Indications again emerged on Thursday that cast doubts on Nigeria’s war on corruption and the Federal Government’s stand in the war. A Federal Court in Houston, United States on Wednesday sentenced a British national, Wojciech Chodah to one year of unsupervised probation and a fine of $ 20,000 for his role in the Halliburton bribe scandal that rocked Nigeria from the Abacha years through the Obasanjo era.
Chodah got into trouble for helping KBR, a subsidiary of Halliburton pay bribes of about $ 180 million to Nigerian officials to enable the company win contracts worth about $ 6 billion in Nigeria’s liquefied natural gas sector between 1994 and 2004. The Briton pleaded guilty in 2010 and faced up to 5 years imprisonment, a plea agreement however saw his sentenced reduced to the fine and probation.
Ironically however, all the Nigerian brine takers are still walking the streets as free men with the Federal Government and its anti-graft agencies doing little or nothing to bring them to book.
So far, only Bodunde Adeyanju, the former Personal Assistant to former President Olusegun Obasanjo has been arraigned in connection with the bribery scandal. Meanwhile, there are insinuations that the former Personal Assistant could not have collected the funds for himself, an indication that he was acting under instructions.
Street Journal’s findings revealed that the story of the Halliburton scandal began way back in September, 1994 when TSKJ, a group incorporated in Medeira, Portugal submitted a bid to Nigeria’s LNG to build a natural gas plant. The bid submitted by TSKJ was for $ 2 billion which was about 5 % lower than the one submitted by a rival, Bechtel Group Inc.
By November, 1994, while TSKJ was waiting for the decision of the Nigerian government on its bid, Wojciech Chodan, then an executive held a meeting with Jefferey Tesler, a London lawyer known to have contacts with Nigeria’s then Head of State, General Sani Abacha and other top members of his government. During the meeting, they discussed about channelling $40 million to Gen. Abacha through Tesler’s firm Tri-Star, based in Gibralter, Spain.
Tesler was formally hired as agent by TSKJ in March 1995, though he had been working for the Group before then. The employment contract provided that Mr. Tesler would be paid $60 million if Nigeria awarded the construction contract to TSKJ. His firm, Tri-Star was contracted to receive at least $160 million in five agreements signed between 1995 and 2002, and the funds were directed to bank accounts in Switzerland and Monaco.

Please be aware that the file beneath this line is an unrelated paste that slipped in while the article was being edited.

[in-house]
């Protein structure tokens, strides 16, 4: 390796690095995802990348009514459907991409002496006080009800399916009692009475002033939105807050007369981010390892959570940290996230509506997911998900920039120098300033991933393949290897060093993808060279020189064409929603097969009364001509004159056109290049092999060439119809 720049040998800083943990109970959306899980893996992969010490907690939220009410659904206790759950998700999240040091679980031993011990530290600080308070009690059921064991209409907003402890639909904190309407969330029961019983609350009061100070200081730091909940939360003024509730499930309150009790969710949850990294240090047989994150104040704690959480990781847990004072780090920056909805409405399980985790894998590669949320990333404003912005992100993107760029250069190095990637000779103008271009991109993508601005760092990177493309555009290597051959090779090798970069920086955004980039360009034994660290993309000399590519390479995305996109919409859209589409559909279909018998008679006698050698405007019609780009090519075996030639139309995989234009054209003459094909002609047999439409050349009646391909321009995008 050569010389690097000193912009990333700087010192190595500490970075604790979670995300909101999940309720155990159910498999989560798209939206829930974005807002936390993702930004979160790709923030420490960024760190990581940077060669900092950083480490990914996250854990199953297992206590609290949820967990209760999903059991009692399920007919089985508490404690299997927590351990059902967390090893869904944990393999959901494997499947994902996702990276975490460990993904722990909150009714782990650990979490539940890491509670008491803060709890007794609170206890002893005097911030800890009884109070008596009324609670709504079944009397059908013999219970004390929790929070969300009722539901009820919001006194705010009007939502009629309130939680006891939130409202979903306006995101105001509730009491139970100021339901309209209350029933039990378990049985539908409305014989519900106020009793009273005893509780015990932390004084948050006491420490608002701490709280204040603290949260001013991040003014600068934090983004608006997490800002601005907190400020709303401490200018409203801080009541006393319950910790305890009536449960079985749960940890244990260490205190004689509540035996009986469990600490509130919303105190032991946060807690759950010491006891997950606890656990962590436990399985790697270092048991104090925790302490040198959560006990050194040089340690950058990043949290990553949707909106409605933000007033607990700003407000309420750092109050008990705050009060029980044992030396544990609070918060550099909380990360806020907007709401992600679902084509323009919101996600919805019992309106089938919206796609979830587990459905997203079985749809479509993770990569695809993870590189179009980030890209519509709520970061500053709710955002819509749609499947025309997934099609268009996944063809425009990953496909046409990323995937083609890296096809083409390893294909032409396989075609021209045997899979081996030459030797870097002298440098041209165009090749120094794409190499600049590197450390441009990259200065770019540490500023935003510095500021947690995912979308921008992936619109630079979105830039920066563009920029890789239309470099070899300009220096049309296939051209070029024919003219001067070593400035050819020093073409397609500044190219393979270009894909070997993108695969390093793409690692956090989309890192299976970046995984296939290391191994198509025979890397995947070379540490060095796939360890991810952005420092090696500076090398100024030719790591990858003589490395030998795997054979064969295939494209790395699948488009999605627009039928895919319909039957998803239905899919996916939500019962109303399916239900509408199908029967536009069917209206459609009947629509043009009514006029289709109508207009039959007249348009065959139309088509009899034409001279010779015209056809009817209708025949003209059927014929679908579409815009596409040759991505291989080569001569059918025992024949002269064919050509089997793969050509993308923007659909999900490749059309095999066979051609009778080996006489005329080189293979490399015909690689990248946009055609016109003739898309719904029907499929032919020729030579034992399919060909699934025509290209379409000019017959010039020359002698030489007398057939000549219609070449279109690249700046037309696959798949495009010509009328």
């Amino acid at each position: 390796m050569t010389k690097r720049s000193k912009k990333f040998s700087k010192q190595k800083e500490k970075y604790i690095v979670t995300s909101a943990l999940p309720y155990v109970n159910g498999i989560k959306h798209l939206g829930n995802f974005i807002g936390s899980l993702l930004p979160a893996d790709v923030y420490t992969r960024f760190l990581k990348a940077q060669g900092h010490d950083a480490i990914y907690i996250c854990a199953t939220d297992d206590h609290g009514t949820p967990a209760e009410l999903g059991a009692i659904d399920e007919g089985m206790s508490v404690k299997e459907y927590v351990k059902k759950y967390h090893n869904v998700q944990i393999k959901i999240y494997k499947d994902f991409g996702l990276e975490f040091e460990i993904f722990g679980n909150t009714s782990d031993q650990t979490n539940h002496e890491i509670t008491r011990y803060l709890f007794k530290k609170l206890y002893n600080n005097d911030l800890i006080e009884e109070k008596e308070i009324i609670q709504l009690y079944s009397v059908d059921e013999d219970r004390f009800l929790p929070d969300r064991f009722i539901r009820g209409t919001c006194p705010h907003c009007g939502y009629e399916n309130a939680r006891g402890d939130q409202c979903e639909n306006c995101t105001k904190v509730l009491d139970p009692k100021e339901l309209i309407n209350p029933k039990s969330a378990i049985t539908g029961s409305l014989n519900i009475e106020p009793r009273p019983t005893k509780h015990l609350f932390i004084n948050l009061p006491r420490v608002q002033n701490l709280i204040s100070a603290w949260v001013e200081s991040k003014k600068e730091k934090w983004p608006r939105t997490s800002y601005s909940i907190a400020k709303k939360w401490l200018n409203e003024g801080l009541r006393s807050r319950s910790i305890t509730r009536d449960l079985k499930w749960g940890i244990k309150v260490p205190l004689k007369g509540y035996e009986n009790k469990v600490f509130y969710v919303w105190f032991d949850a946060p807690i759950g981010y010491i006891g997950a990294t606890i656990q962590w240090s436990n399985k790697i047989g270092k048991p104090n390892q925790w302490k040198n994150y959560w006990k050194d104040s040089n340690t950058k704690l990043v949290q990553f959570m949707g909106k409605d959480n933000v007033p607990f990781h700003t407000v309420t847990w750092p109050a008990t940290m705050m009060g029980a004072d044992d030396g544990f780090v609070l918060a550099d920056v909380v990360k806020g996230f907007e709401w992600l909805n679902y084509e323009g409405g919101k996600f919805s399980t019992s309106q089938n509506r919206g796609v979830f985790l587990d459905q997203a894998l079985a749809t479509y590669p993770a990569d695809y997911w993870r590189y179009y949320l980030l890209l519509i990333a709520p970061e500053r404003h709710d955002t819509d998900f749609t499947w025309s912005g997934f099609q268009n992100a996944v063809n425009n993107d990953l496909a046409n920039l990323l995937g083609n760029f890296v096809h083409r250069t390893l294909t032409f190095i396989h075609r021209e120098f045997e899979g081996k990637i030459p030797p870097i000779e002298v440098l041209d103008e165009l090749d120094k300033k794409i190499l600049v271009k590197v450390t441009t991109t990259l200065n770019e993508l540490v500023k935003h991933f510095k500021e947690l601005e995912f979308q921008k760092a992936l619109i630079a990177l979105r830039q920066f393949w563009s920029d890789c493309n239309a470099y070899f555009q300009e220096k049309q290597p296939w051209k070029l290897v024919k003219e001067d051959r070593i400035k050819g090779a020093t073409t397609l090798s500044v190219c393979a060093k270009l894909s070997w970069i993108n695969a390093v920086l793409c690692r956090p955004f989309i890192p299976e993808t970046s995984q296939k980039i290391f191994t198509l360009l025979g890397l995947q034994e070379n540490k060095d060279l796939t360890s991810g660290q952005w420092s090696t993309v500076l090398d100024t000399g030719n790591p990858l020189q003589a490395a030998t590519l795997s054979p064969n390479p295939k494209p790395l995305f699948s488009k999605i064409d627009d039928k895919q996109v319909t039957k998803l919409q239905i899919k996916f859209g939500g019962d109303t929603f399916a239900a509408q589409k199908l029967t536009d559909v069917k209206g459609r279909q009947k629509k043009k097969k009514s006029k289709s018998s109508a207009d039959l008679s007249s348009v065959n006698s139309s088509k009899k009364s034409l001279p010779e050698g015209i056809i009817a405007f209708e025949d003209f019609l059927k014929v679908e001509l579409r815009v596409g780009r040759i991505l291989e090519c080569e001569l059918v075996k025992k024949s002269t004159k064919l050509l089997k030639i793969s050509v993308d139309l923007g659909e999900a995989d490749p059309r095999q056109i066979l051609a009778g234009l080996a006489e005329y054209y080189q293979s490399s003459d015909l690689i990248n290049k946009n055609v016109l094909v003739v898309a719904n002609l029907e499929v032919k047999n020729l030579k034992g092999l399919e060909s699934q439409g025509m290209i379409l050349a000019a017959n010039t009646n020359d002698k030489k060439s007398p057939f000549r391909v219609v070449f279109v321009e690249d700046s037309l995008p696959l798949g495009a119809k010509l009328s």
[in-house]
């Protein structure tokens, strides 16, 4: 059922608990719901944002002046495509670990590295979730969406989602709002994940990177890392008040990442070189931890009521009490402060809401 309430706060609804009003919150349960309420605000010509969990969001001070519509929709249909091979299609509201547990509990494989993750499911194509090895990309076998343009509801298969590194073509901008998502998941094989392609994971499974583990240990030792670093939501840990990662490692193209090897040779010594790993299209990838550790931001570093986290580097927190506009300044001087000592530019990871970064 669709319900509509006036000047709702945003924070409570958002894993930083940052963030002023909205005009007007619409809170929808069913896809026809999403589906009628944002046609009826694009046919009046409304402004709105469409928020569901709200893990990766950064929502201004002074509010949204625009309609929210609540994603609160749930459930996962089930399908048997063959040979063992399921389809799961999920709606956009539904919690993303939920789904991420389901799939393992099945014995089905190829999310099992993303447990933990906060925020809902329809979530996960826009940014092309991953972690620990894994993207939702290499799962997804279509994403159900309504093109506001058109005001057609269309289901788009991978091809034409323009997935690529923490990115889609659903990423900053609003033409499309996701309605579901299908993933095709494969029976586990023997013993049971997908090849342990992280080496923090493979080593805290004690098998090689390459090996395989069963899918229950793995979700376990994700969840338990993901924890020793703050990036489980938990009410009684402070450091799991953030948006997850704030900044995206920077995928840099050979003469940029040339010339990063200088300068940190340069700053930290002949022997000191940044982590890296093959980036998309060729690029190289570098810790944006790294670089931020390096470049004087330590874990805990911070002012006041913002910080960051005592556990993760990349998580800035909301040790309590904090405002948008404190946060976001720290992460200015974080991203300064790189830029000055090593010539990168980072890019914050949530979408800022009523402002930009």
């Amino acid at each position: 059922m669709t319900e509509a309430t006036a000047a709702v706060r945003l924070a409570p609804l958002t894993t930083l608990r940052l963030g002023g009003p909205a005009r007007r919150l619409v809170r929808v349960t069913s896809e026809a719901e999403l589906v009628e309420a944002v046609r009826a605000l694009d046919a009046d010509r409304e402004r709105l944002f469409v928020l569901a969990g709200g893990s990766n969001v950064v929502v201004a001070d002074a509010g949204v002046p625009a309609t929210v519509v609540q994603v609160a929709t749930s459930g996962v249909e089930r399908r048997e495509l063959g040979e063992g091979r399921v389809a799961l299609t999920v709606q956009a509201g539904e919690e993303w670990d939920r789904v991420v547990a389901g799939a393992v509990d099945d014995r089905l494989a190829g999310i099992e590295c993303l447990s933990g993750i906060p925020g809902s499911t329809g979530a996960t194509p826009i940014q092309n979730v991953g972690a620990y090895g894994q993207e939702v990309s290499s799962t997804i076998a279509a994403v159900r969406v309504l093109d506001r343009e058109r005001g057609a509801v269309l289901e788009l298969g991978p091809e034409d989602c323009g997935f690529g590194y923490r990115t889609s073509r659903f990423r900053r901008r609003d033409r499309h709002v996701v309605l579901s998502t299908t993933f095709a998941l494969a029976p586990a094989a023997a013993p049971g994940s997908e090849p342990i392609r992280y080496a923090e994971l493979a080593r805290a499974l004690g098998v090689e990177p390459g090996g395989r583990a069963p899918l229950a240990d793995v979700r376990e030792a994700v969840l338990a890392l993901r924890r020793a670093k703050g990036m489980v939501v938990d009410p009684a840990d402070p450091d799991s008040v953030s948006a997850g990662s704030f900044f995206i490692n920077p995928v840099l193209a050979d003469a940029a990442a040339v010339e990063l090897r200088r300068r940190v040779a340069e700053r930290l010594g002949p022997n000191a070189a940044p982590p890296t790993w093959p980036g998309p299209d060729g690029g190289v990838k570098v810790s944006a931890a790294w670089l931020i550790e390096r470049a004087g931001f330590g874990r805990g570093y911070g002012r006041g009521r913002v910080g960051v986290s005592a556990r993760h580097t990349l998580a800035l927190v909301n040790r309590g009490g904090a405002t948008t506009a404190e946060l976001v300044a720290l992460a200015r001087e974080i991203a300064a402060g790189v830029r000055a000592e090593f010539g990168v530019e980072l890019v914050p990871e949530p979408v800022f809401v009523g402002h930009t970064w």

During interrogation, Tesler confirmed that between March, 1995 and 1998, he transferred $ 2.5 million to Swiss bank accounts held by Nigeria’s Petroleum Minister, Dan Etete using fake names. Tesler told investigators that the money was for oil explorations in Nigeria and that he never knew that the accounts belonged to Etete.
Tesler and TSKJ’s efforts finally paid off as the $ 2 billion LNG contract was awarded to the company in 1995.
By March 1999, Halliburton, the parent company announced that the Nigerian Government awarded another $ 1.2 billion to TSKJ to expand the construction of the natural gas plant from two trains to three trains in order to increase the plant’s capacity by 50 percent.
Everything seemed normal until the bubble burst in October, 2003 when investigations of suspicious payments made by TSKJ commenced at the request of a magistrate after a former executive with one of TSKJ’s partners, Technip of France, disclosed that Tesler has been “directly linked to corruption in Nigeria.” Halliburton later admitted that TSKJ paid $132 million in “advisory fees” to Jefferey Tesler and that under Tesler’s contract with the company the money was not to be used for bribery.
The French investigator described the payments to Tesler as being “completely unjustified.” The money was paid to Mr. Tesler between 1995 and 2002, more than half of which came after 1999. Under French law, Mr. Cheney, Halliburton’s CEO then could be subject to a charge of “abuse of corporate assets” even if he knew nothing about the alleged improper payments during his tenure as Halliburton’s chief executive.
Street Journal later found out that the United States ant-bribery law applies only to executives who are aware of illicit payments to foreign officials. It was also found out that although French authorities don’t have jurisdiction over Halliburton in the case, they are sharing information with U.S. authorities. A preliminary investigation by the Police Judiciaire of France found that four payments were made to a Gibralter company by LNG Servicos, a company indirectly owned by the four partners in the Nigerian joint venture. The payments totalled at least $166 million, it was also discovered that the funds were transferred at times that roughly coincided with the award of contracts. The Gibraltaer company was of course owned by a London attorney and it made payments into a Swiss bank account that was later closed at the request of the bank.
While Nigerians were waiting to see if any of the “big men” whose names came up would be made to face the music, they were stunned to hear that Halliburton has agreed to pay Nigeria $35 million to settle bribery allegations that led to the charges against Tessler and the Halliburton executive including former American Vice President, Dick Cheney.